Friday, May 06, 2011

The Law of Parabolic Returns.

There are several intellectual assumptions which I feel are at the root of many of society's maladies. One of the them is what I would call is the misattribution of linearity.

The erroneous logical process runs as follows. Let's say something called X is good, then even more by implication, is better. It's  runs on the assumption that systems are linear and predictable. It's common error that's seen in many facets of life. Take for example vitamins.  Small doses of vitamins are definitely beneficial to individuals who are vitamin deficient, but at ever greater doses, the effects become  negligible and some instances harmful.  Likewise with exercise, many people,  especially sportsmen, are of the the opinion if a little bit of exercise is good for you even more is better and you can never really get too much of it. Public policy makers, who view education in the same light as motherhood, extrapolate its benefits in the same way.

It's a common intellectual pathology and it exists amongst both the left and right to varying degree.

Very few systems of any complexity are linear in their effect. In fact, most systems obey what I call the law of parabolic returns. Here, what happens initially, is there is a bit of a linear effect which after a while peters out and then finally becomes negative. The more you think about complex systems, the more you recognise the effect.

My interest is as to why this phenomenon exists in the fist place. After thinking about it for a while I believe that it is due to three things:

1) Limitations in intelligence. (That is the ability to process information)
2) Limitations in knowledge, which can either be from ignorance or from a lifetime of specialisation.
3) Superficial thinking. (Sentimental thought)
4) Ideological bias. (Thought-filtering)

Understanding multi-parametric systems is hard and therefore, given the relative scarcity of deep and broad thinkers in our community, linear thinking is more likely to be the predominant mode of thought. Hence, in community based decision systems, there will be a deep bias towards linear explanations of complex phenomena. The simple solution is more easily grasped than the complex one, especially when it needs to be explained by the moronic media to the bovine masses.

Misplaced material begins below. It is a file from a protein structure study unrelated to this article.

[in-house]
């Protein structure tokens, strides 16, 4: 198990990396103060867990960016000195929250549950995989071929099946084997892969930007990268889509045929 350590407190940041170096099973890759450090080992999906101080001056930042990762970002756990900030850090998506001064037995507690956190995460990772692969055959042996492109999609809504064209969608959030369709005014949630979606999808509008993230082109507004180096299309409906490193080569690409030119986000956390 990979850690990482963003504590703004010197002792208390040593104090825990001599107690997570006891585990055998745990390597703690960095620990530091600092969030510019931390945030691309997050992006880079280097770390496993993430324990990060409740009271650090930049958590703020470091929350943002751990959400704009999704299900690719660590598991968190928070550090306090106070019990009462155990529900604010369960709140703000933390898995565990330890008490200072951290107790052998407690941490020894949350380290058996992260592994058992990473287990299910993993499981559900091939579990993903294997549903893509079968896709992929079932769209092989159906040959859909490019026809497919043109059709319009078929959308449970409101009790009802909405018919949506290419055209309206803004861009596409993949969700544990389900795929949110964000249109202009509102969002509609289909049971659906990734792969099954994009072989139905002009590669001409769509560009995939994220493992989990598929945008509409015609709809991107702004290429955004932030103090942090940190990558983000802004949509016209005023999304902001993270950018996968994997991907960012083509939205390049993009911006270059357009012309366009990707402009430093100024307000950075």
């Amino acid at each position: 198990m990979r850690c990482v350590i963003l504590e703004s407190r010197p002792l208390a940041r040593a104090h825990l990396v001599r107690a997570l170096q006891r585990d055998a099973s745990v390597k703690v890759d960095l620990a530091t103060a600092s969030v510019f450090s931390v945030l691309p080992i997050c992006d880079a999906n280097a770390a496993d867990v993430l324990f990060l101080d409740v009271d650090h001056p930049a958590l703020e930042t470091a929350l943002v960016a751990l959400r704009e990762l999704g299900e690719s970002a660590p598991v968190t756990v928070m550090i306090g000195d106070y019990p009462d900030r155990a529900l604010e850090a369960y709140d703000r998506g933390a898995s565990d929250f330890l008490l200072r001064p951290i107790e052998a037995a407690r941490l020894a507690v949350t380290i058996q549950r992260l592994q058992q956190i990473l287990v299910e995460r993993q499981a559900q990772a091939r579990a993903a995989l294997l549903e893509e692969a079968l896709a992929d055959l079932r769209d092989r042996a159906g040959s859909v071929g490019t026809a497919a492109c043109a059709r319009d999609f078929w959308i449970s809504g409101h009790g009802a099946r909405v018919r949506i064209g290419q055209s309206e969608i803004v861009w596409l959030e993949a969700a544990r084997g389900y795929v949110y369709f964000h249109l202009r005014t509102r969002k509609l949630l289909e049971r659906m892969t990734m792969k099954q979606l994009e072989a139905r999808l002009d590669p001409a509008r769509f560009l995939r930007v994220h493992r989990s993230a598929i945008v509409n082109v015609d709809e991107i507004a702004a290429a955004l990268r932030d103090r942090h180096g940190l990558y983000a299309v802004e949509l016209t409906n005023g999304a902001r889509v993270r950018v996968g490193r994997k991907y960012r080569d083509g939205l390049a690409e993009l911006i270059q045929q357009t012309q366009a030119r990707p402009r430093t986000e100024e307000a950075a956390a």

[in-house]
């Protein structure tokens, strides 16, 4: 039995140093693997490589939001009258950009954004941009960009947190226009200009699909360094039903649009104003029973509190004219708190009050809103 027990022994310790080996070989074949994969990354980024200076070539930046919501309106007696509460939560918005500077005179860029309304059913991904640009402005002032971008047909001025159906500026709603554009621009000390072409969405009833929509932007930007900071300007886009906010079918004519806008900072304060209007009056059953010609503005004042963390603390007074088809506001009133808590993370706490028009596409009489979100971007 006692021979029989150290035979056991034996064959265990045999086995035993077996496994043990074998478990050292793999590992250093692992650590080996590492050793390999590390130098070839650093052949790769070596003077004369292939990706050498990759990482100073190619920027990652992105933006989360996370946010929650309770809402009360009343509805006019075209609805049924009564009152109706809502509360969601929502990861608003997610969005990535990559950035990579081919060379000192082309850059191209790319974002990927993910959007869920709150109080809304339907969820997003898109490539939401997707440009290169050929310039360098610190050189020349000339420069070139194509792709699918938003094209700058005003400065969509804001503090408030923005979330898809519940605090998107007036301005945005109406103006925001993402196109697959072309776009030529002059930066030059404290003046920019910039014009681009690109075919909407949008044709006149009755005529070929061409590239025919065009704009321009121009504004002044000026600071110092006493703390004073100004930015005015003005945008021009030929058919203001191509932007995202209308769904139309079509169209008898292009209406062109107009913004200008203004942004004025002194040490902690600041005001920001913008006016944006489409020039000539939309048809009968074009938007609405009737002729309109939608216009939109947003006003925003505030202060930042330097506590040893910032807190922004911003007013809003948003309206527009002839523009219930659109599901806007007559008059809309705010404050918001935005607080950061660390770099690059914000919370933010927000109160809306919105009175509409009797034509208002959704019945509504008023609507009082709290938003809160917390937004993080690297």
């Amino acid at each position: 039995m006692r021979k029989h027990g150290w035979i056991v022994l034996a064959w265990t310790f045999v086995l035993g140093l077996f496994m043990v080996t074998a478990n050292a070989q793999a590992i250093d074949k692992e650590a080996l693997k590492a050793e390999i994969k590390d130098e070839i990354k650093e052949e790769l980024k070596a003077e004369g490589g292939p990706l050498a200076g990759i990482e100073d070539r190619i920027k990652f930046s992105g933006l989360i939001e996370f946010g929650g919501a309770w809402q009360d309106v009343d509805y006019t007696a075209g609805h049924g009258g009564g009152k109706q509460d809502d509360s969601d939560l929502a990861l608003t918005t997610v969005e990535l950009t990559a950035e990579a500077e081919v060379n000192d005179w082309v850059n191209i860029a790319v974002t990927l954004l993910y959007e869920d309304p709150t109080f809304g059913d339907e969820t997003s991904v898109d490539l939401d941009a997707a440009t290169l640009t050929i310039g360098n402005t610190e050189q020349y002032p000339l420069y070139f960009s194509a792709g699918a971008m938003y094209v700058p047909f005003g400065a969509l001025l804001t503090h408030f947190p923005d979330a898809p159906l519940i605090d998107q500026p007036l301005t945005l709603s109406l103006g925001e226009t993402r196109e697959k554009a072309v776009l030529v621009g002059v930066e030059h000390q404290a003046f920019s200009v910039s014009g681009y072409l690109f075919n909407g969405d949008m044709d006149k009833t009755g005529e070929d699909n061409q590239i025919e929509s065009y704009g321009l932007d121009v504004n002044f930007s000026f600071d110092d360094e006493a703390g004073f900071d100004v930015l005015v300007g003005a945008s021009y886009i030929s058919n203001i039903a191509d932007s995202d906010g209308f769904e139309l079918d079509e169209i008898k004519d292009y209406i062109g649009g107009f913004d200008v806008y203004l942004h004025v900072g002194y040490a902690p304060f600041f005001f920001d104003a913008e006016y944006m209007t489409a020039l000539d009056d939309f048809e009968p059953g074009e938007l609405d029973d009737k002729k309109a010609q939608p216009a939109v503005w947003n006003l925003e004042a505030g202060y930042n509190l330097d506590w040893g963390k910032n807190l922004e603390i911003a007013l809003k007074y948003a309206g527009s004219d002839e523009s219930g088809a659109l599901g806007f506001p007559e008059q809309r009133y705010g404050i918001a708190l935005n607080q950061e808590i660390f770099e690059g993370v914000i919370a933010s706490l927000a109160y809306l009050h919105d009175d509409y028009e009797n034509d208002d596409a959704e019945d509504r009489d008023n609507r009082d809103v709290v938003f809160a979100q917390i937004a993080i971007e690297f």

Ontologically, linear models frequently bear some relation to reality under some conditions, in other words, there usually is a degree of truth to them. This is why some of the claims of Marxists, Libertarians, Keynesian's etc have some validity; they are not outright fantasy. The problem is that their model is only valid under a limited set of conditions.  Conservatives err when they dismiss leftist claims reflexively; sometimes there is a degree of truth to their claims.  In doing so they make themselves look stupid.

The phenomenon of linearity also explains a lot of the idiotic polarisation in our society at the moment.
Take for example, the two extremes: Communists and Libertarians.

Both of them engage in a denial of reality. The communists fail to see that collectivisation has negative consequences just as much as the rabid libertarians can't see that individualisation is just as socially destructive. In many ways they are similar having the same cognitive blinders, just different cognitive models.  As the general levels of intelligence decline and Facebook becomes the information source for the majority of the voting population,  simplistic solutions to complex problems will assume greater political force.

Charles Munger, Warren Buffet's partner, was a meteorologist prior to him becoming a lawyer. Meteorology is hard probably the ultimate multi-parametric discipline He describes the problem of linearity as the problem of "the man with a hammer". To a man with a hammer every problem is a nail. He has written and excellent and easily readable essay on the importance of multi-parametric knowledge: Academic Economics: Strengths and Faults After Considering Interdisciplinary needs. It's well worth a read.